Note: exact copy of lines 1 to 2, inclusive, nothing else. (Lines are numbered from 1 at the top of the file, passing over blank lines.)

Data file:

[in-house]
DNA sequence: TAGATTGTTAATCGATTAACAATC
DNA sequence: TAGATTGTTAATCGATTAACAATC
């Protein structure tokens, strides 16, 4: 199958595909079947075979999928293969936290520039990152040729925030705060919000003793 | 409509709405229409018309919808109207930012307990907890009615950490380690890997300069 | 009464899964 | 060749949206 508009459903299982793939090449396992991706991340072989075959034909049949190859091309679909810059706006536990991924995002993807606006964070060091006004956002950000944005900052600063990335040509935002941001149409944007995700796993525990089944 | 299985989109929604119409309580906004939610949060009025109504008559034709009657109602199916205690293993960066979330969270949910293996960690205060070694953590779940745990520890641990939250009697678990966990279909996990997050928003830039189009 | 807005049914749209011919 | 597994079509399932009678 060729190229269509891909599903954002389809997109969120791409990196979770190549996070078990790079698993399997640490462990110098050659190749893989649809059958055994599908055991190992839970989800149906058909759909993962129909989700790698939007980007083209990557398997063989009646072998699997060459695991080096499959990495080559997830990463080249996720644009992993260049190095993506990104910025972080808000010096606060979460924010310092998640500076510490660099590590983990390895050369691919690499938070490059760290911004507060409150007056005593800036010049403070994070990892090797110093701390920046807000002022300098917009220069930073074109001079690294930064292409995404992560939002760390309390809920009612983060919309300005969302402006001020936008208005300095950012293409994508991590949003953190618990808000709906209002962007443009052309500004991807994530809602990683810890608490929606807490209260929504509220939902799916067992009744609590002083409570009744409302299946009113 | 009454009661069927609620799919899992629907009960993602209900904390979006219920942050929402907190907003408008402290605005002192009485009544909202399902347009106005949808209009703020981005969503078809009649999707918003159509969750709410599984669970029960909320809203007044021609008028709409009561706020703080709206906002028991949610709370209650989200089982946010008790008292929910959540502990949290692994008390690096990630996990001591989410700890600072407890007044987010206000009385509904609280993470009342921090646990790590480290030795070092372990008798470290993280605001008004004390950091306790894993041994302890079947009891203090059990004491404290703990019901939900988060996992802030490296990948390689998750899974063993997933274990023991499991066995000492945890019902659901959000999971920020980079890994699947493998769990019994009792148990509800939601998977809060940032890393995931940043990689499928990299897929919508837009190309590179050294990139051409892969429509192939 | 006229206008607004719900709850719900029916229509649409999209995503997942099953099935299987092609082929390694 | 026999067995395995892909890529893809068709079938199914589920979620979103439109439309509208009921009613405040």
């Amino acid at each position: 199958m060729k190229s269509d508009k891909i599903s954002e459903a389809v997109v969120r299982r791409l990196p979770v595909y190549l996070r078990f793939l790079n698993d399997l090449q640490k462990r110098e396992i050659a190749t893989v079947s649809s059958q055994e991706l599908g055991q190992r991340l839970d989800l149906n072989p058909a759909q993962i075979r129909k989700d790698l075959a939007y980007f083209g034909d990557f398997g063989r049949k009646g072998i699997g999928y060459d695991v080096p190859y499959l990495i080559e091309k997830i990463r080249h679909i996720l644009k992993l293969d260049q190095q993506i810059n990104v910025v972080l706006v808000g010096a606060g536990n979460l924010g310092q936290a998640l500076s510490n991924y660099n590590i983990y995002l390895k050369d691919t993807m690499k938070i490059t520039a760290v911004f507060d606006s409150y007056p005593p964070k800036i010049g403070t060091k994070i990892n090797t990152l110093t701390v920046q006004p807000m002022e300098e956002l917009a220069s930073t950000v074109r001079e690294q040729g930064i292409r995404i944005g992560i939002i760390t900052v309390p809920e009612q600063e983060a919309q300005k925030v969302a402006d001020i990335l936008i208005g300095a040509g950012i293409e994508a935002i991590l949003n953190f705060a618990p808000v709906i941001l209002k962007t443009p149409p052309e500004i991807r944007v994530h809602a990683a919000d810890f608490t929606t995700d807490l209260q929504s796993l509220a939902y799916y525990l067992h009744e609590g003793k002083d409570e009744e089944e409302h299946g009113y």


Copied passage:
[in-house]
DNA sequence: TAGATTGTTAATCGATTAACAATC